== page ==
MOSCOW (Reuters) - Moscow's metro service has fired more than 40 people, many of whom believe they were sacked for their anti-Kremlin views or for registering support for jailed opposition politician Alexei Navalny, a trade union head said on Friday.
Police have cracked down hard on supporters of Navalny, President Vladimir Putin's most outspoken opponent, after they staged several nationwide protests this year to demand his release from jail.
Some have been prosecuted for flouting coronavirus restrictions and put under house arrest, and several of Navalny's most prominent allies have left the country. Mass sackings of his supporters have not been reported, however.
Nikolai Gostev told Reuters that the Moscow metro's independent trade union, which he heads, had been approached by 40 staff, most of them train drivers who had been told to quit.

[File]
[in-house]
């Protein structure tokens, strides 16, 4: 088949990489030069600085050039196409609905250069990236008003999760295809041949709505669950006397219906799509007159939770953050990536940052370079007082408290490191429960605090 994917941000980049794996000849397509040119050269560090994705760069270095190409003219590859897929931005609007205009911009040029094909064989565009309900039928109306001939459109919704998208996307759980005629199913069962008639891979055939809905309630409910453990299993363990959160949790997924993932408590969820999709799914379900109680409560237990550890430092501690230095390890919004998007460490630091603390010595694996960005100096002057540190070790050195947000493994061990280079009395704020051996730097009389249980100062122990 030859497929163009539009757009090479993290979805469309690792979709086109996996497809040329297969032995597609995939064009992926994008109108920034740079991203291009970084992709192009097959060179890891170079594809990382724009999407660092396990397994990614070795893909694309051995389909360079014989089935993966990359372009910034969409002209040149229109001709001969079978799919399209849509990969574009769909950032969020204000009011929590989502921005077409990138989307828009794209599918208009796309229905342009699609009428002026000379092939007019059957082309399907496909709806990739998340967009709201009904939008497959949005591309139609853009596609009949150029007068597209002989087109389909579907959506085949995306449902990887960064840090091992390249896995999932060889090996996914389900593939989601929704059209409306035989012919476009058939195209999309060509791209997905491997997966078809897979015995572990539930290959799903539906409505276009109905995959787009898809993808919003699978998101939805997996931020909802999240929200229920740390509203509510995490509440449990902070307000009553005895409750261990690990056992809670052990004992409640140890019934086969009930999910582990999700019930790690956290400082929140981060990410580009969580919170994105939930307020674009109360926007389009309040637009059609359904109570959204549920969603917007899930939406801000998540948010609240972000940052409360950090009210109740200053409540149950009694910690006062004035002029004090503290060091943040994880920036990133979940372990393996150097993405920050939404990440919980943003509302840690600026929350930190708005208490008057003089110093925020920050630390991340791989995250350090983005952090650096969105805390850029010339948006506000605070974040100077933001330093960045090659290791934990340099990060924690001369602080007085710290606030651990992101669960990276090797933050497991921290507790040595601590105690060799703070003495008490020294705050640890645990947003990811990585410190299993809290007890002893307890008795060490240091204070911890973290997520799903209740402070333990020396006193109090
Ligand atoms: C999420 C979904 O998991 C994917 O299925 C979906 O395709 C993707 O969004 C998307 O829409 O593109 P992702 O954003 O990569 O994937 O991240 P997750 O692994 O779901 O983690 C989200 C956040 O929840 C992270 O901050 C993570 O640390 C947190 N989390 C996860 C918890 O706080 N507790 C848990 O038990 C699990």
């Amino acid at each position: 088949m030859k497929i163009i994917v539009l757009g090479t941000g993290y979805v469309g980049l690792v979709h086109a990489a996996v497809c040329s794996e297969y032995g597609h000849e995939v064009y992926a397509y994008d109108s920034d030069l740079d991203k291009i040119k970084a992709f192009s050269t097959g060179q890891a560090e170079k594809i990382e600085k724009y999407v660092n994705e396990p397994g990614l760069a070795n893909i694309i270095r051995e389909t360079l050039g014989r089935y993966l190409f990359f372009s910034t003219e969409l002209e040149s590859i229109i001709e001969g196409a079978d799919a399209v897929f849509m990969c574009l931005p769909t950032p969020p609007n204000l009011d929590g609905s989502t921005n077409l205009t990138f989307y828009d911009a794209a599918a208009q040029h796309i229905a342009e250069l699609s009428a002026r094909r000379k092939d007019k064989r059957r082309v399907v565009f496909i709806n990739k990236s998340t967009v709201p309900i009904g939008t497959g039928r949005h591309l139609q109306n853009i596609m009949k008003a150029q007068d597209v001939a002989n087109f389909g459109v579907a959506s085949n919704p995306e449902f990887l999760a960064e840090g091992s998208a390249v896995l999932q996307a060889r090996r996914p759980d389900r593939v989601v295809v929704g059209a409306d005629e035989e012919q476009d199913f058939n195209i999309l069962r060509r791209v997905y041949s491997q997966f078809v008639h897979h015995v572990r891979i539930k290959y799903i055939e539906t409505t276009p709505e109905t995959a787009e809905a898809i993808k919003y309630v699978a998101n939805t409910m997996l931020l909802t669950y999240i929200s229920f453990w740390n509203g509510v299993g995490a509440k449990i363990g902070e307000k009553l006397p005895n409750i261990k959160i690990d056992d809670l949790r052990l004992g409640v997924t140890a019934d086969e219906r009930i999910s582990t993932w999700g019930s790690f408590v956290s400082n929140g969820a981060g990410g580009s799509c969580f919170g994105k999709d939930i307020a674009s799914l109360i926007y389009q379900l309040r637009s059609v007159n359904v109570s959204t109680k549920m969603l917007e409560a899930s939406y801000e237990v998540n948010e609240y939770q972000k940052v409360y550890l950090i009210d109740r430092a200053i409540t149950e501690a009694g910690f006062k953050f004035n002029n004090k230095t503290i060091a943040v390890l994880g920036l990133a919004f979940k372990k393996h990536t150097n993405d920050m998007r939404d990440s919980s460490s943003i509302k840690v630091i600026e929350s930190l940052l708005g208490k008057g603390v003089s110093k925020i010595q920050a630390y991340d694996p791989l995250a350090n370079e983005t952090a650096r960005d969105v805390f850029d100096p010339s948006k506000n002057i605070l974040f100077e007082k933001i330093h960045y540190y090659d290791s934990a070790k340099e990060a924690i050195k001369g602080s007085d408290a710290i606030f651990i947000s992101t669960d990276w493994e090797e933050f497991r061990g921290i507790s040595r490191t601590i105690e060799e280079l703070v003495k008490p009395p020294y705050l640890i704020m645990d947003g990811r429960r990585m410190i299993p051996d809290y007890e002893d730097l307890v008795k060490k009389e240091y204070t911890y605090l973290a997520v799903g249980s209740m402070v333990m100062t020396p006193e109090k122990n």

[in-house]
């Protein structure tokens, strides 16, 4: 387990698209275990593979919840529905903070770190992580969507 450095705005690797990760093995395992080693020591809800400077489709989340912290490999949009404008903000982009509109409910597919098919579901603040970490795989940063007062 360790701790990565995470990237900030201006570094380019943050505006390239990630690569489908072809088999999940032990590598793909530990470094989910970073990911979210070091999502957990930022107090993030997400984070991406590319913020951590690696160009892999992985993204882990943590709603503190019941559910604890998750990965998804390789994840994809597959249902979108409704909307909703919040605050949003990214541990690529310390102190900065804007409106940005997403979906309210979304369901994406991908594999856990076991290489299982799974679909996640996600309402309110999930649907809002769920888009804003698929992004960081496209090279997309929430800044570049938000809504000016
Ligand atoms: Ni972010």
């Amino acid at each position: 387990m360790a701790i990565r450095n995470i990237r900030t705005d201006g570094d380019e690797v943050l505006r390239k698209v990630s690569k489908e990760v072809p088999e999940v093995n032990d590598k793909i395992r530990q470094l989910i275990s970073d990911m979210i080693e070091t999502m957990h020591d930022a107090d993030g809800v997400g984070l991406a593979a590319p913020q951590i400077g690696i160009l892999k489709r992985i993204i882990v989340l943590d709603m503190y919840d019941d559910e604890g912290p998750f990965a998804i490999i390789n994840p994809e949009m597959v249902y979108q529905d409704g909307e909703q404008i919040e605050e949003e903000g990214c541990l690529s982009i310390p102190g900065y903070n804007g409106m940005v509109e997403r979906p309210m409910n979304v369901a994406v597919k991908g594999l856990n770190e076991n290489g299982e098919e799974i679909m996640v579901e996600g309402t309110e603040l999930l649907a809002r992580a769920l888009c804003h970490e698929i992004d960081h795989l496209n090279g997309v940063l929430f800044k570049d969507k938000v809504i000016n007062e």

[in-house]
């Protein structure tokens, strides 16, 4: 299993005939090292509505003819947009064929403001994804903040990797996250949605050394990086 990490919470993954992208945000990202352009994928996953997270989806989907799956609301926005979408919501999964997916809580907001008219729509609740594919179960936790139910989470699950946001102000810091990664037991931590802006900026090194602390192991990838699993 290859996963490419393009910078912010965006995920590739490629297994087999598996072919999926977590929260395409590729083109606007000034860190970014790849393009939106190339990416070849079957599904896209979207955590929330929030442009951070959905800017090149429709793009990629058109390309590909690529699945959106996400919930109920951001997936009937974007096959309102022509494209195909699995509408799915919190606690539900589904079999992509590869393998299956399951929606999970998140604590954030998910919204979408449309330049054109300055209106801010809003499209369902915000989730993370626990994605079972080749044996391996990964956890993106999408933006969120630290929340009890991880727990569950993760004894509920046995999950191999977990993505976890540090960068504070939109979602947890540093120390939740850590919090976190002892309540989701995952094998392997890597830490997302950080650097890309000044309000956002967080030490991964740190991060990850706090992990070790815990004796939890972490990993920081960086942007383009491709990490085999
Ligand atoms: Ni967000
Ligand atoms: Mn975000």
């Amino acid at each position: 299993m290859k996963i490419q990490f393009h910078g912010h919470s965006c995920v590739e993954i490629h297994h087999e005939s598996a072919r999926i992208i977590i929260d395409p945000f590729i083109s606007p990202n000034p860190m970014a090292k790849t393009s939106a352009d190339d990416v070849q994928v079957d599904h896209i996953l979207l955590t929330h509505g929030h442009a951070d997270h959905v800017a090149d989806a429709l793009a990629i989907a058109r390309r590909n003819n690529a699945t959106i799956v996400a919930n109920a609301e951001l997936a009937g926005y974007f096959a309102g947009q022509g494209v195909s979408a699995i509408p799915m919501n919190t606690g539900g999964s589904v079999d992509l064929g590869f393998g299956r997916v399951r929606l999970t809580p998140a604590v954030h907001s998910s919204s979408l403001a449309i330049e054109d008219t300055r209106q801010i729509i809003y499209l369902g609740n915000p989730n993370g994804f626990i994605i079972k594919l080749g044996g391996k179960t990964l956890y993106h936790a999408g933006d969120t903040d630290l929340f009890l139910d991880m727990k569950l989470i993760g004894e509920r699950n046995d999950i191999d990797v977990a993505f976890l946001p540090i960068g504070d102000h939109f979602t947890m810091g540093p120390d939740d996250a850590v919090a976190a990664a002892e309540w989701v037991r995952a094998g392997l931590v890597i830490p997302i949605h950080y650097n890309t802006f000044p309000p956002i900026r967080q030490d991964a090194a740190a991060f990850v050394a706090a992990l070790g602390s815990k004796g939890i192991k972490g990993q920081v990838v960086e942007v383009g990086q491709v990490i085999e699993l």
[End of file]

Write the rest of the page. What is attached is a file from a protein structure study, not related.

Those who declined to do so were sacked for invented infractions, he said. He added it was not fully clear why the outgoing staff had been specifically targeted.
"Many of them think they were sacked because of (their) opposition views: some were registered on Navalny's website, some on Meduza's website and so on," he said, referring to a popular online news site Russia has labelled "foreign agent" media.
Moscow's metro did not reply to a request to comment.
"There are clearly more fired (people) - we can speak only for those who were fired for infractions and for those who appealed to us," he said.
He added that the sackings could hinder the metro functioning well.
(Reporting by Gleb Stolyarov; writing by Tom Balmforth; editing by Angus MacSwan)